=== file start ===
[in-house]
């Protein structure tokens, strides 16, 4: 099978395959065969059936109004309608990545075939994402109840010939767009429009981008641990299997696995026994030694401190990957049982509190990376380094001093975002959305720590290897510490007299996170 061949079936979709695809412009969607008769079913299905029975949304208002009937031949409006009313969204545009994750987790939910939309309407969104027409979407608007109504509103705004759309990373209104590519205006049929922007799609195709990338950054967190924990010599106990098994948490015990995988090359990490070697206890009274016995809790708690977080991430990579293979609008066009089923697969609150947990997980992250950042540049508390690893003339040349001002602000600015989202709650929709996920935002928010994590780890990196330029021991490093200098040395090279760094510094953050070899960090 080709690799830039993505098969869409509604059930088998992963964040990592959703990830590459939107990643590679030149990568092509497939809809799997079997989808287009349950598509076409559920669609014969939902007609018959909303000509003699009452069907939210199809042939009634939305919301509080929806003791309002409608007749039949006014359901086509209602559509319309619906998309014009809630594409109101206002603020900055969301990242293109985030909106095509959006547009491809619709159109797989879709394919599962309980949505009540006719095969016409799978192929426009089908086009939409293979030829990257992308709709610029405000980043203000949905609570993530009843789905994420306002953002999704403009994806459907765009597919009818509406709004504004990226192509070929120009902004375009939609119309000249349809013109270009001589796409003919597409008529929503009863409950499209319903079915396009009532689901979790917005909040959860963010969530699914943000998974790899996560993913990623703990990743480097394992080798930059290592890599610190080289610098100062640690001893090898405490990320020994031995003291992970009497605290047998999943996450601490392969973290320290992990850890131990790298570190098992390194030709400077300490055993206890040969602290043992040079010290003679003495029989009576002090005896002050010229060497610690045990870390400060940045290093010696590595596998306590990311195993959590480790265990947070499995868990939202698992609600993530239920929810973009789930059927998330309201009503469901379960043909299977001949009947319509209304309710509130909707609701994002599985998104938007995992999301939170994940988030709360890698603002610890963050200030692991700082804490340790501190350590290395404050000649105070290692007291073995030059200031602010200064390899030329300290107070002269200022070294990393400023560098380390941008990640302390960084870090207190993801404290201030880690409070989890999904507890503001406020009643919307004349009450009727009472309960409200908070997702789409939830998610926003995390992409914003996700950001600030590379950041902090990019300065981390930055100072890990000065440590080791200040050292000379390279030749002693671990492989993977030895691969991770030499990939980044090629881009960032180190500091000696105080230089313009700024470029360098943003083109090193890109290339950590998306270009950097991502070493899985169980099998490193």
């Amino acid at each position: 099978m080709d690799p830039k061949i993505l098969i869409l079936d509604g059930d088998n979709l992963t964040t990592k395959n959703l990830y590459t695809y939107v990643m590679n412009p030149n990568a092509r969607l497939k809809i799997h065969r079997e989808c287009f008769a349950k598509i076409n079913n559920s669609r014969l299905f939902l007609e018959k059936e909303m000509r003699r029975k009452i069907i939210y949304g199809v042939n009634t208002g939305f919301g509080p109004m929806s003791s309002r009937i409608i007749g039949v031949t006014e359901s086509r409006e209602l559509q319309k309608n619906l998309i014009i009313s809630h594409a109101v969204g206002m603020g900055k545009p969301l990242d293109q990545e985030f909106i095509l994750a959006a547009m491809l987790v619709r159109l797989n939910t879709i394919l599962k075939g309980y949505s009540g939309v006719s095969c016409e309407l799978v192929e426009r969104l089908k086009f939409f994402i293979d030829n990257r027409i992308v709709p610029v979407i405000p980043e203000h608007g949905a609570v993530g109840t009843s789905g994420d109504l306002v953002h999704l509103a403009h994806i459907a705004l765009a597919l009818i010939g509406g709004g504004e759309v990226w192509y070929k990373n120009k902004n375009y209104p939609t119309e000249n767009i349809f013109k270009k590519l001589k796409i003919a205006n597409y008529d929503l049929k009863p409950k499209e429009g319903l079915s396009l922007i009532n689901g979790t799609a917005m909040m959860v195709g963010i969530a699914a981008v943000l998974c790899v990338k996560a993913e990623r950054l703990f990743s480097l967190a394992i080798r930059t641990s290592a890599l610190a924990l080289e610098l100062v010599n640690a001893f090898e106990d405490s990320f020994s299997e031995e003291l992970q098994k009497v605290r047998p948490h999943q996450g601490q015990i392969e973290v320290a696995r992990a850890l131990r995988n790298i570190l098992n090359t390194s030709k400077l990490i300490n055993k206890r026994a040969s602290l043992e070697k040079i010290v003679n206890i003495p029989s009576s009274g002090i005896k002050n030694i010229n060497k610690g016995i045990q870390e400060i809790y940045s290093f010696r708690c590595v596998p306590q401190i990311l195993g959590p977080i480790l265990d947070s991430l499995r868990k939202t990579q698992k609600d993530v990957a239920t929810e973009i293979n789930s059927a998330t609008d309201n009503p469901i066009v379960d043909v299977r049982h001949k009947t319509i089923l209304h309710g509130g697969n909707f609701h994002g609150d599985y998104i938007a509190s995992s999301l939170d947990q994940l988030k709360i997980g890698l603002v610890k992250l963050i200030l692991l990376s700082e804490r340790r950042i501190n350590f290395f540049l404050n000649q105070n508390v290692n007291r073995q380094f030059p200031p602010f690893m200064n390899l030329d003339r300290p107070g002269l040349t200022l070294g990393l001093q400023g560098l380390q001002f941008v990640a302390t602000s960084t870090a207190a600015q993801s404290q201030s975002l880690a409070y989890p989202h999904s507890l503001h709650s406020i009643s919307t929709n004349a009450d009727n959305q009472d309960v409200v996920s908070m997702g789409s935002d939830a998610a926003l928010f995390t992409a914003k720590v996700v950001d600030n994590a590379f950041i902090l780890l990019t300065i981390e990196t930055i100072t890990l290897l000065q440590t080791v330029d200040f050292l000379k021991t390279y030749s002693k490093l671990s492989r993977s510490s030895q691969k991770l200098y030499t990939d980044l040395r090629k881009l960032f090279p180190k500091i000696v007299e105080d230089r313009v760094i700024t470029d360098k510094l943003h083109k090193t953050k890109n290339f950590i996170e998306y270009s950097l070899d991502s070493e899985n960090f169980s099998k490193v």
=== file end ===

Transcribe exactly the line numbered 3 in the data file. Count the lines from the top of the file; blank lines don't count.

């Amino acid at each position: 099978m080709d690799p830039k061949i993505l098969i869409l079936d509604g059930d088998n979709l992963t964040t990592k395959n959703l990830y590459t695809y939107v990643m590679n412009p030149n990568a092509r969607l497939k809809i799997h065969r079997e989808c287009f008769a349950k598509i076409n079913n559920s669609r014969l299905f939902l007609e018959k059936e909303m000509r003699r029975k009452i069907i939210y949304g199809v042939n009634t208002g939305f919301g509080p109004m929806s003791s309002r009937i409608i007749g039949v031949t006014e359901s086509r409006e209602l559509q319309k309608n619906l998309i014009i009313s809630h594409a109101v969204g206002m603020g900055k545009p969301l990242d293109q990545e985030f909106i095509l994750a959006a547009m491809l987790v619709r159109l797989n939910t879709i394919l599962k075939g309980y949505s009540g939309v006719s095969c016409e309407l799978v192929e426009r969104l089908k086009f939409f994402i293979d030829n990257r027409i992308v709709p610029v979407i405000p980043e203000h608007g949905a609570v993530g109840t009843s789905g994420d109504l306002v953002h999704l509103a403009h994806i459907a705004l765009a597919l009818i010939g509406g709004g504004e759309v990226w192509y070929k990373n120009k902004n375009y209104p939609t119309e000249n767009i349809f013109k270009k590519l001589k796409i003919a205006n597409y008529d929503l049929k009863p409950k499209e429009g319903l079915s396009l922007i009532n689901g979790t799609a917005m909040m959860v195709g963010i969530a699914a981008v943000l998974c790899v990338k996560a993913e990623r950054l703990f990743s480097l967190a394992i080798r930059t641990s290592a890599l610190a924990l080289e610098l100062v010599n640690a001893f090898e106990d405490s990320f020994s299997e031995e003291l992970q098994k009497v605290r047998p948490h999943q996450g601490q015990i392969e973290v320290a696995r992990a850890l131990r995988n790298i570190l098992n090359t390194s030709k400077l990490i300490n055993k206890r026994a040969s602290l043992e070697k040079i010290v003679n206890i003495p029989s009576s009274g002090i005896k002050n030694i010229n060497k610690g016995i045990q870390e400060i809790y940045s290093f010696r708690c590595v596998p306590q401190i990311l195993g959590p977080i480790l265990d947070s991430l499995r868990k939202t990579q698992k609600d993530v990957a239920t929810e973009i293979n789930s059927a998330t609008d309201n009503p469901i066009v379960d043909v299977r049982h001949k009947t319509i089923l209304h309710g509130g697969n909707f609701h994002g609150d599985y998104i938007a509190s995992s999301l939170d947990q994940l988030k709360i997980g890698l603002v610890k992250l963050i200030l692991l990376s700082e804490r340790r950042i501190n350590f290395f540049l404050n000649q105070n508390v290692n007291r073995q380094f030059p200031p602010f690893m200064n390899l030329d003339r300290p107070g002269l040349t200022l070294g990393l001093q400023g560098l380390q001002f941008v990640a302390t602000s960084t870090a207190a600015q993801s404290q201030s975002l880690a409070y989890p989202h999904s507890l503001h709650s406020i009643s919307t929709n004349a009450d009727n959305q009472d309960v409200v996920s908070m997702g789409s935002d939830a998610a926003l928010f995390t992409a914003k720590v996700v950001d600030n994590a590379f950041i902090l780890l990019t300065i981390e990196t930055i100072t890990l290897l000065q440590t080791v330029d200040f050292l000379k021991t390279y030749s002693k490093l671990s492989r993977s510490s030895q691969k991770l200098y030499t990939d980044l040395r090629k881009l960032f090279p180190k500091i000696v007299e105080d230089r313009v760094i700024t470029d360098k510094l943003h083109k090193t953050k890109n290339f950590i996170e998306y270009s950097l070899d991502s070493e899985n960090f169980s099998k490193v």